Dealing with Luscious Liz and Randy Mandy should provide Hungarian Grand Prix polesitter Sebastian Vettel with the experience he needs to tackle a Hungaroring circuit he likens to a 'misbehaving woman'.
The German claimed a seventh pole in twelve races after trouncing his rivals in qualifying, but admitted that he was hoping for a change of fortune at the Budapest circuit now that he had the car under him to run at the front. Vettel has yet to score at the Hungaroring, having had to retire his Red Bull in 2009 following a touch from Kimi Raikkonen's Ferrari at the start, but goes into Sunday's race as the clear favourite after the Milton Keynes team dominated the early part of the weekend.
"The circuit is quite a tricky one - it's probably like a woman alongside you who doesn't behave well," he opined, "It's not always easy to get around here, as the bumps are quite harsh and the car is very nervous. It tends to move a lot.
"I think the main thing, if I look back at the races I had here, is to have the confidence. Of course, you need the car, but you need to have the confidence as well, because then you just brake five metres later and you're 5-10kph quicker at the apex and it just works. I think, last year, we [could have] had a good race here, [with] a good car. Mark did the fastest lap and, this year again, we seem to like this track. Traditionally, you need a lot of downforce and I think we've got some, so it's good for us."
Although it has yet to claim a 1-2 finish from any of its five previous front row lock-outs, Vettel is confident that such a result is possible in what will be the 100th grand prix for Red Bull Racing.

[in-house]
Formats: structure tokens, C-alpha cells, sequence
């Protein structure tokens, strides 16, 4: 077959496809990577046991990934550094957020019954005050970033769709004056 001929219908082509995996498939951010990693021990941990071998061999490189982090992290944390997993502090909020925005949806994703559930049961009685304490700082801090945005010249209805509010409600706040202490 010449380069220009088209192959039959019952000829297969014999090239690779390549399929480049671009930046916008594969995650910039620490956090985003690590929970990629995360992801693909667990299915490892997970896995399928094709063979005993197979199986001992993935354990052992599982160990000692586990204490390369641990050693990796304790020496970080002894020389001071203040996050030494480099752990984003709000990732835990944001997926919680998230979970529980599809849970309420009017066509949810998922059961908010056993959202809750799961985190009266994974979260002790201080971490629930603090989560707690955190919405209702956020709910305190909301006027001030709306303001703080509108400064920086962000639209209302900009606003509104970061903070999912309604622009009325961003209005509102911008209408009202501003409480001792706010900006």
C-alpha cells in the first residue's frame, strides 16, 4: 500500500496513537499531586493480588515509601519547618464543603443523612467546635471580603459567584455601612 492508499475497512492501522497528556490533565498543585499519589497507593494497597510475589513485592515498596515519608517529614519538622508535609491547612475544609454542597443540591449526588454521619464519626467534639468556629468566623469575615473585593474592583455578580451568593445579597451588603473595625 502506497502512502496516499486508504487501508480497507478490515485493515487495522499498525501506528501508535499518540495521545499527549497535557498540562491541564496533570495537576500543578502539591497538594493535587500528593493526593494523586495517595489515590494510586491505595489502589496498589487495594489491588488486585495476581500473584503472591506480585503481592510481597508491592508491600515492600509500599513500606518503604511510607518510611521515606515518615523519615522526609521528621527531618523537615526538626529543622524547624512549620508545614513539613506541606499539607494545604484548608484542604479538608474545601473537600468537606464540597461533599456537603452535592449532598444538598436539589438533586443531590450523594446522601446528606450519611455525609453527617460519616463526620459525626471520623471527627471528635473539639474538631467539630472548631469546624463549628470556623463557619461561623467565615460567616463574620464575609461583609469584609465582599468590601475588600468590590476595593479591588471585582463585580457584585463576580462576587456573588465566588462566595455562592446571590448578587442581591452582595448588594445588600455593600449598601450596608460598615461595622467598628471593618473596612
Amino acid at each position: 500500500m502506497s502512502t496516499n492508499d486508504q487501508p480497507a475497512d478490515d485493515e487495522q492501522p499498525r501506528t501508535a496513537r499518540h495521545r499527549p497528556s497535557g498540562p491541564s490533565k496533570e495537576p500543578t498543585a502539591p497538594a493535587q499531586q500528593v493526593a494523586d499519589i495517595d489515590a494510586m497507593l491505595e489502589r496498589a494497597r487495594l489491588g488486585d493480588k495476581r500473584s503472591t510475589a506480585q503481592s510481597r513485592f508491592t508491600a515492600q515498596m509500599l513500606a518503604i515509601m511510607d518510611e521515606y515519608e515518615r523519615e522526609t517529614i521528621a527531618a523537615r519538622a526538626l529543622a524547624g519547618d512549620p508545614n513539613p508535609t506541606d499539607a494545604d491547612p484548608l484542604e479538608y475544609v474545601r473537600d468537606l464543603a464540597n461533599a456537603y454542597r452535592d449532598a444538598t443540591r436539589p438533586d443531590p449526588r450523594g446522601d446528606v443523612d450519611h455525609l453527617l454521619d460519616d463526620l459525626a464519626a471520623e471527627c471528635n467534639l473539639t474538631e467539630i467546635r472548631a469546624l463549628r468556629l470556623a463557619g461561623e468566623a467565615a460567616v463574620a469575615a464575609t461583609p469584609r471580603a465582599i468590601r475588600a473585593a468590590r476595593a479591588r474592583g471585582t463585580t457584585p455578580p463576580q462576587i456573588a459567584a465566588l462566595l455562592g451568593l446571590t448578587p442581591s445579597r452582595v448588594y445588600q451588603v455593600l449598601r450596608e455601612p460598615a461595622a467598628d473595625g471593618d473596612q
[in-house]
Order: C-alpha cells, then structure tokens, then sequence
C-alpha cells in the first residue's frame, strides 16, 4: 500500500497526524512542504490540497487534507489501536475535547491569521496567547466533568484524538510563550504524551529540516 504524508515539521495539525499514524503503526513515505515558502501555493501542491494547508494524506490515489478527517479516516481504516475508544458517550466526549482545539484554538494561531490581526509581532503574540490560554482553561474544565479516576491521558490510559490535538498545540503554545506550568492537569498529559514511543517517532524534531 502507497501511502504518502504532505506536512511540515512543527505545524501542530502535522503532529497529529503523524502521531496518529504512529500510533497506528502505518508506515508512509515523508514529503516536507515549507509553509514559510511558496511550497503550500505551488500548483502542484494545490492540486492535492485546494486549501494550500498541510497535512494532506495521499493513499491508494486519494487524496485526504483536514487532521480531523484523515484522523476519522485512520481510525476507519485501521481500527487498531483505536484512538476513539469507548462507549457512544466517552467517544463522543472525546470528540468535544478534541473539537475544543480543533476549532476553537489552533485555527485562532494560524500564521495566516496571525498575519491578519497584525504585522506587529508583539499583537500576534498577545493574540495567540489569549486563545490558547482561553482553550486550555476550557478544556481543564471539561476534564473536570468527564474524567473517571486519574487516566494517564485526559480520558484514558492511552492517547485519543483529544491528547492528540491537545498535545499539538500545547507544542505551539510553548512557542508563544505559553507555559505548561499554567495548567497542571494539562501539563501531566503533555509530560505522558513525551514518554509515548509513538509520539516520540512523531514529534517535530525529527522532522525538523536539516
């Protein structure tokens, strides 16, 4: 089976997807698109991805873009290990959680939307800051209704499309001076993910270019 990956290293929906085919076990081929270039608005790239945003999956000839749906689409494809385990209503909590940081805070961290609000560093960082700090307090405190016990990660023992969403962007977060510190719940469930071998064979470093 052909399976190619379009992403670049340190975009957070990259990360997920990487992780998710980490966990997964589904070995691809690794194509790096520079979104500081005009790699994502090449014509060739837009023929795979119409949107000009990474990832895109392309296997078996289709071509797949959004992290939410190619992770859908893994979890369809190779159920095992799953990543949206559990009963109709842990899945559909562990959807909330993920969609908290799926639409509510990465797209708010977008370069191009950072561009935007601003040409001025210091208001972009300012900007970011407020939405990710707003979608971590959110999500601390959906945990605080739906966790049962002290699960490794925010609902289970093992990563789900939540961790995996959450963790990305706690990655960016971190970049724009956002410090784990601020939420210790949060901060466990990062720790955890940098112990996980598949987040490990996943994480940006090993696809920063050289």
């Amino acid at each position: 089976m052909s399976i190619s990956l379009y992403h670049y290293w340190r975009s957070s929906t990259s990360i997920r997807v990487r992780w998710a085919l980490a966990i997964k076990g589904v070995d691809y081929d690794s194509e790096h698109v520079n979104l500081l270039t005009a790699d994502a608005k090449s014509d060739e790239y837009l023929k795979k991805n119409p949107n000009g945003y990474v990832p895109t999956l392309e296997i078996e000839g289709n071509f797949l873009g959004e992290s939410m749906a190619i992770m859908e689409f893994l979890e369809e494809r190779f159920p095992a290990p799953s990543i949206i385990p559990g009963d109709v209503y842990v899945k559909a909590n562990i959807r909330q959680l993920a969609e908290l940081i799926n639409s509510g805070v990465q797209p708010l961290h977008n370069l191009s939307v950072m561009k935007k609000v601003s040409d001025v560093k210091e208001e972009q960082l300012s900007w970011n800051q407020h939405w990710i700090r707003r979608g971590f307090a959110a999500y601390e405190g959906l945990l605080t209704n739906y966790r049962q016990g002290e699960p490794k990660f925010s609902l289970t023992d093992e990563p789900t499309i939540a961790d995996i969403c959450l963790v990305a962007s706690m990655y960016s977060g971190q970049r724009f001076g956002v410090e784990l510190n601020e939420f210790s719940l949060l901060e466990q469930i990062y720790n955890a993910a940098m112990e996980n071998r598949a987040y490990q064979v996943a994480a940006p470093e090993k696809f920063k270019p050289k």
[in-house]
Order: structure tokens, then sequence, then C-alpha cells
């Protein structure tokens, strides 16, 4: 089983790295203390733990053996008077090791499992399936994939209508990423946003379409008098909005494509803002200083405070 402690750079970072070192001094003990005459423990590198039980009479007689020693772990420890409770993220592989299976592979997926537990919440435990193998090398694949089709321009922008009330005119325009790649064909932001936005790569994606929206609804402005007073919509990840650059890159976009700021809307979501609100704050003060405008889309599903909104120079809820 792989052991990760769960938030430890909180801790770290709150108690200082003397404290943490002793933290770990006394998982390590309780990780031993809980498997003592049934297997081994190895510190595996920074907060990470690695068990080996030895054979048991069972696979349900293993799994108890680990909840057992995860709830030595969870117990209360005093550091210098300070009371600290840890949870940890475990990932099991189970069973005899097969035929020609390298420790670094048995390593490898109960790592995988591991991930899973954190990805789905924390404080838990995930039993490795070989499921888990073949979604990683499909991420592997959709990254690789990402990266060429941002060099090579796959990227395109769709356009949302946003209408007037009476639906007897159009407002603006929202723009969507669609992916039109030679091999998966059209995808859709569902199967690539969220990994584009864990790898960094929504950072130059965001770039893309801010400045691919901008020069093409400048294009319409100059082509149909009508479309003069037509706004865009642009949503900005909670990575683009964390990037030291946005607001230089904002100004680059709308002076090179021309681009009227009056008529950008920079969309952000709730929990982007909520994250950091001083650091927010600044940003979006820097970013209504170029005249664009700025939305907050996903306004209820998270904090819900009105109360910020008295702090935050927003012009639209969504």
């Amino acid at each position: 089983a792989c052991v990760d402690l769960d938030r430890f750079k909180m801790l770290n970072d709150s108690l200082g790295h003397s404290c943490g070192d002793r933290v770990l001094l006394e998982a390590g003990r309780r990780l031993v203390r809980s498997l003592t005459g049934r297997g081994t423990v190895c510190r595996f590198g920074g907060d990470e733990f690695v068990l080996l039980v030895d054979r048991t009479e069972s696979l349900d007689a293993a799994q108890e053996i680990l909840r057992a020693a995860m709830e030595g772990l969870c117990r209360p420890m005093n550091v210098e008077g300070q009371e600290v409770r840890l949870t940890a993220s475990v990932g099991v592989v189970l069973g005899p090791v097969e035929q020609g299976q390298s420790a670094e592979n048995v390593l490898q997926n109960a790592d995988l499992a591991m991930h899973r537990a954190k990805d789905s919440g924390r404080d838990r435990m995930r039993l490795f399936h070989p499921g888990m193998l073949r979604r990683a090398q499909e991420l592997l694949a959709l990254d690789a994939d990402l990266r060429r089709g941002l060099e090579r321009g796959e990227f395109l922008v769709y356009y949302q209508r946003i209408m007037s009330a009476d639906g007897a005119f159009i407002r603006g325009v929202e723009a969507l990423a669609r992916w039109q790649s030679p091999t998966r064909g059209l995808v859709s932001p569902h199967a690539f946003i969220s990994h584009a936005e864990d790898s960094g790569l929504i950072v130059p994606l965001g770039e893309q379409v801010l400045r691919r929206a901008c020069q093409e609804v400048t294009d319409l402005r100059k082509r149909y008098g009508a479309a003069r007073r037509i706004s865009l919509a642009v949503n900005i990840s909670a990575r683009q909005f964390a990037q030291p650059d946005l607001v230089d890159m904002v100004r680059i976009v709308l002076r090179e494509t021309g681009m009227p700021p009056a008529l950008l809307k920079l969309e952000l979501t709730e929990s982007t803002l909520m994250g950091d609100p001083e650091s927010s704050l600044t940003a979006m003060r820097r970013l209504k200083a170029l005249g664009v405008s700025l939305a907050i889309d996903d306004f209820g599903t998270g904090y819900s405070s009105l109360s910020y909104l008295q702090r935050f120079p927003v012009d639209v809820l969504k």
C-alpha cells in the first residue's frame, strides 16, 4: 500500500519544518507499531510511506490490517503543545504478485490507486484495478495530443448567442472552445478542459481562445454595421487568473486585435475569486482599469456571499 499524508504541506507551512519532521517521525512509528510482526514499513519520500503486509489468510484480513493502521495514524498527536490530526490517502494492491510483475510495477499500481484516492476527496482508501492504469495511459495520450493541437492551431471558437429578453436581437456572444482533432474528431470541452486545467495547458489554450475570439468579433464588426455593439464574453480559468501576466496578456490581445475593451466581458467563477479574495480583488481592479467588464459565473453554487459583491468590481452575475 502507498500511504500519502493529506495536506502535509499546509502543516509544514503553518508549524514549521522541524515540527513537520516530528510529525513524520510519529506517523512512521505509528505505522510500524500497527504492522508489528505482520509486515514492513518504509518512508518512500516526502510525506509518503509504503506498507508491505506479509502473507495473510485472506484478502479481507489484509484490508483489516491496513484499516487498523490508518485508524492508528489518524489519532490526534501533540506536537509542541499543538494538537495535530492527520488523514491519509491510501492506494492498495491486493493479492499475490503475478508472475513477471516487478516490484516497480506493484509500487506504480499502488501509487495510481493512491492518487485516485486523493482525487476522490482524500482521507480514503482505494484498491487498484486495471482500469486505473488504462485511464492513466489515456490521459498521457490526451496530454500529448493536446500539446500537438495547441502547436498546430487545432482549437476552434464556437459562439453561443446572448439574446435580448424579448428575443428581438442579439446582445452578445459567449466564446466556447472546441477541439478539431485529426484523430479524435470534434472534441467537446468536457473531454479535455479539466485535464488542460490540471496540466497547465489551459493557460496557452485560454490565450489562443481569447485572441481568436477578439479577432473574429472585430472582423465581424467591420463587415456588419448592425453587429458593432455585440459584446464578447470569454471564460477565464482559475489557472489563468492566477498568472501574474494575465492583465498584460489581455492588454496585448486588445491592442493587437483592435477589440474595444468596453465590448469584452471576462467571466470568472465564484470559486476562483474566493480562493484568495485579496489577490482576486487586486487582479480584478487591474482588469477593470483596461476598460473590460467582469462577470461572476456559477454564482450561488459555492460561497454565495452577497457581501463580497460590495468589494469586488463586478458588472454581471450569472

"You need to know the track, but you also need to have the car and I think this weekend, so far, has been very good for us," he continued, "The track suits us, suits our car, therefore we are a little bit quicker than the rest. It is a difficult day tomorrow, the main challenge. There are no points on Saturday as usual but, for now, it is the best we could do, so we can be proud of ourselves and can sleep well tonight."
Vettel's pole haul includes top spot in qualifying for each of the last two races, in Britain and Germany, but his determination to cut off his front row partner in both saw him throw away potential victory. This time, he insists that he will be coming out ahead.
"Ideally, I'll just go straight," he smiled, referring to the swerves that cost time at Hockenheim and a puncture at Silverstone, "You can make up all scenarios but, in the end, it comes differently.
"I think we found the problem from last weekend, where we had a bad start, and therefore I had to decide which side to go to. I am confident I will have a normal start here - and a normal start for us has meant that we were at least able to defend the position. Usually, in Hungary, it is quite important to be on the clean side - I was second last year, Fernando [Alonso] was on pole and I think if I had been on the clean side it would have been a different race. But that's Hungary. It is very difficult to pass here so, for sure, the start is important as well as turn one."